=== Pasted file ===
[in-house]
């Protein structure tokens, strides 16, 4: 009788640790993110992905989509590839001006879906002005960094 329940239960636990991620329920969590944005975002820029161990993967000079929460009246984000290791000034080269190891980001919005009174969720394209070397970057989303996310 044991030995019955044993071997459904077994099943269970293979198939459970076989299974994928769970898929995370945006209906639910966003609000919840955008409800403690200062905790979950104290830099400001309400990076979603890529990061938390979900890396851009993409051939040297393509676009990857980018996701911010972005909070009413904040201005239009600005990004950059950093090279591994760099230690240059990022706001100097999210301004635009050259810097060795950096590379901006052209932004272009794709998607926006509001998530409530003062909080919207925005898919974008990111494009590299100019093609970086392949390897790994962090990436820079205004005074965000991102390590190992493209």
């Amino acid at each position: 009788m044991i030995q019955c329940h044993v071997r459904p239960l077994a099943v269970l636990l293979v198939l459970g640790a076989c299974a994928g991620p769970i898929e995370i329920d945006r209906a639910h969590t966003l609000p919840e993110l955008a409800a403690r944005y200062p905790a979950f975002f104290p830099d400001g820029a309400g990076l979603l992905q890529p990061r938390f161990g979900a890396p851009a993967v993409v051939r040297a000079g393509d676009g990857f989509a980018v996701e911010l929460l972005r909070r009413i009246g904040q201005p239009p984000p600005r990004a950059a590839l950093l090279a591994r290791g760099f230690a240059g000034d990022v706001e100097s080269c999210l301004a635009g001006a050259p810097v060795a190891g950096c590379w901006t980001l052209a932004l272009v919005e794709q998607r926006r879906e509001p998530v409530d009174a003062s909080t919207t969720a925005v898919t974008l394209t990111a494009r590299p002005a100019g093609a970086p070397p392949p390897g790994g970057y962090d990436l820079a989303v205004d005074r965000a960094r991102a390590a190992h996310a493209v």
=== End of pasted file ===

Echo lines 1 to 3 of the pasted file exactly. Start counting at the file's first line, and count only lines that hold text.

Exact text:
[in-house]
């Protein structure tokens, strides 16, 4: 009788640790993110992905989509590839001006879906002005960094 329940239960636990991620329920969590944005975002820029161990993967000079929460009246984000290791000034080269190891980001919005009174969720394209070397970057989303996310 044991030995019955044993071997459904077994099943269970293979198939459970076989299974994928769970898929995370945006209906639910966003609000919840955008409800403690200062905790979950104290830099400001309400990076979603890529990061938390979900890396851009993409051939040297393509676009990857980018996701911010972005909070009413904040201005239009600005990004950059950093090279591994760099230690240059990022706001100097999210301004635009050259810097060795950096590379901006052209932004272009794709998607926006509001998530409530003062909080919207925005898919974008990111494009590299100019093609970086392949390897790994962090990436820079205004005074965000991102390590190992493209």
């Amino acid at each position: 009788m044991i030995q019955c329940h044993v071997r459904p239960l077994a099943v269970l636990l293979v198939l459970g640790a076989c299974a994928g991620p769970i898929e995370i329920d945006r209906a639910h969590t966003l609000p919840e993110l955008a409800a403690r944005y200062p905790a979950f975002f104290p830099d400001g820029a309400g990076l979603l992905q890529p990061r938390f161990g979900a890396p851009a993967v993409v051939r040297a000079g393509d676009g990857f989509a980018v996701e911010l929460l972005r909070r009413i009246g904040q201005p239009p984000p600005r990004a950059a590839l950093l090279a591994r290791g760099f230690a240059g000034d990022v706001e100097s080269c999210l301004a635009g001006a050259p810097v060795a190891g950096c590379w901006t980001l052209a932004l272009v919005e794709q998607r926006r879906e509001p998530v409530d009174a003062s909080t919207t969720a925005v898919t974008l394209t990111a494009r590299p002005a100019g093609a970086p070397p392949p390897g790994g970057y962090d990436l820079a989303v205004d005074r965000a960094r991102a390590a190992h996310a493209v």